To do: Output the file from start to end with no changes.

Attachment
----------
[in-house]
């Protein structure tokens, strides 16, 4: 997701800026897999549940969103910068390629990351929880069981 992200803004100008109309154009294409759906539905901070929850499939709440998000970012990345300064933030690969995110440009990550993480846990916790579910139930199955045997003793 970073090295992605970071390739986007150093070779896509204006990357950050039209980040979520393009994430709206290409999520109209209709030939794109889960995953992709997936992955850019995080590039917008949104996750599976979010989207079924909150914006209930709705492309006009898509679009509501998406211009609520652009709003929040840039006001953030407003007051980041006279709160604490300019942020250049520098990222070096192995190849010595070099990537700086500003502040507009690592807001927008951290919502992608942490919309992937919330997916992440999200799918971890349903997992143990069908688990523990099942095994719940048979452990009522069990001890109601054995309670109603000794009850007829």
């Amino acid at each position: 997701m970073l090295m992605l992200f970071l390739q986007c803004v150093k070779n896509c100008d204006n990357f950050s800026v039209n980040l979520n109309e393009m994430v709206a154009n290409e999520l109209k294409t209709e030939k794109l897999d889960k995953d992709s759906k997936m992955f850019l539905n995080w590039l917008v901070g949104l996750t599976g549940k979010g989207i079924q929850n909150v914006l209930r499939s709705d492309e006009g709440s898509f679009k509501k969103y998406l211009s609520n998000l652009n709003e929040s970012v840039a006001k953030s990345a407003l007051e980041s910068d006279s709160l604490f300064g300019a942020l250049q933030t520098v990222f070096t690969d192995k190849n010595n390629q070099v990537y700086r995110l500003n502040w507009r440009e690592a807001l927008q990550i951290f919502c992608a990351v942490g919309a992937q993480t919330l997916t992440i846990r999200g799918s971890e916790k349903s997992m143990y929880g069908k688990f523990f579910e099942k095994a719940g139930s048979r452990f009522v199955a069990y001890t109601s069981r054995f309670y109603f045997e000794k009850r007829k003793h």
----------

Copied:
[in-house]
């Protein structure tokens, strides 16, 4: 997701800026897999549940969103910068390629990351929880069981 992200803004100008109309154009294409759906539905901070929850499939709440998000970012990345300064933030690969995110440009990550993480846990916790579910139930199955045997003793 970073090295992605970071390739986007150093070779896509204006990357950050039209980040979520393009994430709206290409999520109209209709030939794109889960995953992709997936992955850019995080590039917008949104996750599976979010989207079924909150914006209930709705492309006009898509679009509501998406211009609520652009709003929040840039006001953030407003007051980041006279709160604490300019942020250049520098990222070096192995190849010595070099990537700086500003502040507009690592807001927008951290919502992608942490919309992937919330997916992440999200799918971890349903997992143990069908688990523990099942095994719940048979452990009522069990001890109601054995309670109603000794009850007829």
């Amino acid at each position: 997701m970073l090295m992605l992200f970071l390739q986007c803004v150093k070779n896509c100008d204006n990357f950050s800026v039209n980040l979520n109309e393009m994430v709206a154009n290409e999520l109209k294409t209709e030939k794109l897999d889960k995953d992709s759906k997936m992955f850019l539905n995080w590039l917008v901070g949104l996750t599976g549940k979010g989207i079924q929850n909150v914006l209930r499939s709705d492309e006009g709440s898509f679009k509501k969103y998406l211009s609520n998000l652009n709003e929040s970012v840039a006001k953030s990345a407003l007051e980041s910068d006279s709160l604490f300064g300019a942020l250049q933030t520098v990222f070096t690969d192995k190849n010595n390629q070099v990537y700086r995110l500003n502040w507009r440009e690592a807001l927008q990550i951290f919502c992608a990351v942490g919309a992937q993480t919330l997916t992440i846990r999200g799918s971890e916790k349903s997992m143990y929880g069908k688990f523990f579910e099942k095994a719940g139930s048979r452990f009522v199955a069990y001890t109601s069981r054995f309670y109603f045997e000794k009850r007829k003793h």